The most accurate, poignant description of who Santa Claus is, his message of the joy of giving, and the lessons for our time was published in 1897, and has been reprinted more times than any other letter to the editor in the English language.
The story of the poem is beautiful, and can help us to understand just how important the message it contains is. You can learn more about it on Wikipedia.
In September of 1897, eight-year-old Virginia O’Hanlon asked her father, Dr. O’Hanlon, if there really was a Santa Claus. Unlike other parents, her father didn’t want to let his daughter down by telling her there was no Santa, even though he no longer believed. Instead, he advised his daughter to write to the New York Sun, in a Letter to the Editor in their Questions and Answers section, asking if Santa Claus was real.
The letter was answered by Francis Church, a man who had once been a famous reporter, but at this time was answering letters from people like Virginia. The two letters, Virginia’s and the response by Mr. Church, was so deeply moving and completely perfect that the letter was reprinted by newspapers all over New York and all over the world since that day.
In fact, this is the most widely reprinted editorial in the English language. This year, we continue in joining this wonderful tradition, by reprinting the letter from Virginia and Mr. Church’s response in its entirety. We hope you enjoy this timeless Christmas message.
The letter and editorial response appear below:
DEAR EDITOR: I am 8 years old.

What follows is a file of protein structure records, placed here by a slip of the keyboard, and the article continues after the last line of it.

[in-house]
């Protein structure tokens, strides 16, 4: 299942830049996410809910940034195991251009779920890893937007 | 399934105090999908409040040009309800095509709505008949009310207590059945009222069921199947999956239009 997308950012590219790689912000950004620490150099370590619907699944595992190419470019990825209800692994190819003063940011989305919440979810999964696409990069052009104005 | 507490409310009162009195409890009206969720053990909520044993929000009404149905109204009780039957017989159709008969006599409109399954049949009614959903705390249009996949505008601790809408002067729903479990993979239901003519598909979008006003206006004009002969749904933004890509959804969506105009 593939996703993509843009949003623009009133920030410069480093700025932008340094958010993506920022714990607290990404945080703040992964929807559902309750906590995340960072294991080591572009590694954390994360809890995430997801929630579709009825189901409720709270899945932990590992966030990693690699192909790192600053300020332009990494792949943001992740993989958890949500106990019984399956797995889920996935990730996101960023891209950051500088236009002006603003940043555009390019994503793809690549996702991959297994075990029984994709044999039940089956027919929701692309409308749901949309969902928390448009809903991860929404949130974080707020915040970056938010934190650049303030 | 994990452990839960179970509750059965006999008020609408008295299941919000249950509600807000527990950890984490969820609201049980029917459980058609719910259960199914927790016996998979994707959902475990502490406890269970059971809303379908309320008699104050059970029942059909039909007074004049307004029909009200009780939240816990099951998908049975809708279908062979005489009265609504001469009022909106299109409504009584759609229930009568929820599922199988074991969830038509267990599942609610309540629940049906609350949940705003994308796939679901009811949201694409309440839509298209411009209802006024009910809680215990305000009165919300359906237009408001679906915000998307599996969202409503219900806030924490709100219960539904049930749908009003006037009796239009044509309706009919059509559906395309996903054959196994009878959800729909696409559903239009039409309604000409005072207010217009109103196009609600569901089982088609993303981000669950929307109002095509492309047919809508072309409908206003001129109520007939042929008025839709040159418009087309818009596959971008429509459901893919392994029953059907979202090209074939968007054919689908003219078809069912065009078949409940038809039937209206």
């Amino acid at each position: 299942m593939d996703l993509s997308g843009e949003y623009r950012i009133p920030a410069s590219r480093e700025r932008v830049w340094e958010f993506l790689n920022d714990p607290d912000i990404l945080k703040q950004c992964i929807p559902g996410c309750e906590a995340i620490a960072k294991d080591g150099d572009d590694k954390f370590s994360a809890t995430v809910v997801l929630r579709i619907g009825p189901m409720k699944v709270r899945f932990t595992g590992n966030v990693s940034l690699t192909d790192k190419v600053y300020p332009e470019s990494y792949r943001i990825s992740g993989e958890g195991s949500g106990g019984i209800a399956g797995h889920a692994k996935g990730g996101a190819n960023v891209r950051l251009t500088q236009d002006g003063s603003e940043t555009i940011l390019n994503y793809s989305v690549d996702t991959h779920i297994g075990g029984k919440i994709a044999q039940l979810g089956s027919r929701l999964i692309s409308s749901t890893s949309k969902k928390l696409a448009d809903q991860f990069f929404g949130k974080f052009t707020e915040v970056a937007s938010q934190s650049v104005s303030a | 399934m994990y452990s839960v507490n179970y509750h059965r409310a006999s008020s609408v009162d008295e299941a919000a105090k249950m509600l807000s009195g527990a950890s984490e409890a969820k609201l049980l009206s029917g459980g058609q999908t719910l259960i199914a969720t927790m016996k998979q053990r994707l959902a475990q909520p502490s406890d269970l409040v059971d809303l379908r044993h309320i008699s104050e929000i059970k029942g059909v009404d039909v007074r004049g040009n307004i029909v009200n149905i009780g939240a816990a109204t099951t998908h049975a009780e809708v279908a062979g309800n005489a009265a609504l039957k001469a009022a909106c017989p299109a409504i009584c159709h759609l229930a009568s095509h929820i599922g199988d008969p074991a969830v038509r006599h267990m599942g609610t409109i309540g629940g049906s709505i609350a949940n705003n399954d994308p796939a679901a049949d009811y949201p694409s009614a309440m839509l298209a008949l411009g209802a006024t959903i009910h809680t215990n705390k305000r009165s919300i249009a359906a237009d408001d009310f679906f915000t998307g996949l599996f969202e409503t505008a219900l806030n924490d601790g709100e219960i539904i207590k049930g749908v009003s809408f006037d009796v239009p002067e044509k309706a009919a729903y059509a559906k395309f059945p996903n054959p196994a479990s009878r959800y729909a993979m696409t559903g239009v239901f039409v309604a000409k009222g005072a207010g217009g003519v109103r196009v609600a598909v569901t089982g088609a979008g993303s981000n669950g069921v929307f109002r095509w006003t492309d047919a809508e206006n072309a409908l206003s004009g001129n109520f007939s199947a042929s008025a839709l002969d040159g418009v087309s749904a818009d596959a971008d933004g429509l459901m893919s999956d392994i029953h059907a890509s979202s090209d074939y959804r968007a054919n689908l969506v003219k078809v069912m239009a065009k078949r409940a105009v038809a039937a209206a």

Some of my little friends say there is no Santa Claus.
Papa says, ‘If you see it in THE SUN it’s so.’
Please tell me the truth; is there a Santa Claus?
115 WEST NINETY-FIFTH STREET.
VIRGINIA, your little friends are wrong. They have been affected by the skepticism of a skeptical age. They do not believe except they see. They think that nothing can be which is not comprehensible by their little minds. All minds, Virginia, whether they be men’s or children’s, are little. In this great universe of ours man is a mere insect, an ant, in his intellect, as compared with the boundless world about him, as measured by the intelligence capable of grasping the whole of truth and knowledge.
Yes, VIRGINIA, there is a Santa Claus. He exists as certainly as love and generosity and devotion exist, and you know that they abound and give to your life its highest beauty and joy. Alas! how dreary would be the world if there were no Santa Claus. It would be as dreary as if there were no VIRGINIAS. There would be no childlike faith then, no poetry, no romance to make tolerable this existence. We should have no enjoyment, except in sense and sight. The eternal light with which childhood fills the world would be extinguished.
Not believe in Santa Claus! You might as well not believe in fairies! You might get your papa to hire men to watch in all the chimneys on Christmas Eve to catch Santa Claus, but even if they did not see Santa Claus coming down, what would that prove? Nobody sees Santa Claus, but that is no sign that there is no Santa Claus. The most real things in the world are those that neither children nor men can see. Did you ever see fairies dancing on the lawn? Of course not, but that’s no proof that they are not there. Nobody can conceive or imagine all the wonders there are unseen and unseeable in the world.
You may tear apart the baby’s rattle and see what makes the noise inside, but there is a veil covering the unseen world which not the strongest man, nor even the united strength of all the strongest men that ever lived, could tear apart. Only faith, fancy, poetry, love, romance, can push aside that curtain and view and picture the supernal beauty and glory beyond. Is it all real? Ah, VIRGINIA, in all this world there is nothing else real and abiding.
No Santa Claus! Thank God! he lives, and he lives forever. A thousand years from now, Virginia, nay, ten times ten thousand years from now, he will continue to make glad the heart of childhood.
Banner Image: Santa Claus and child. Image Credit – Mike Arney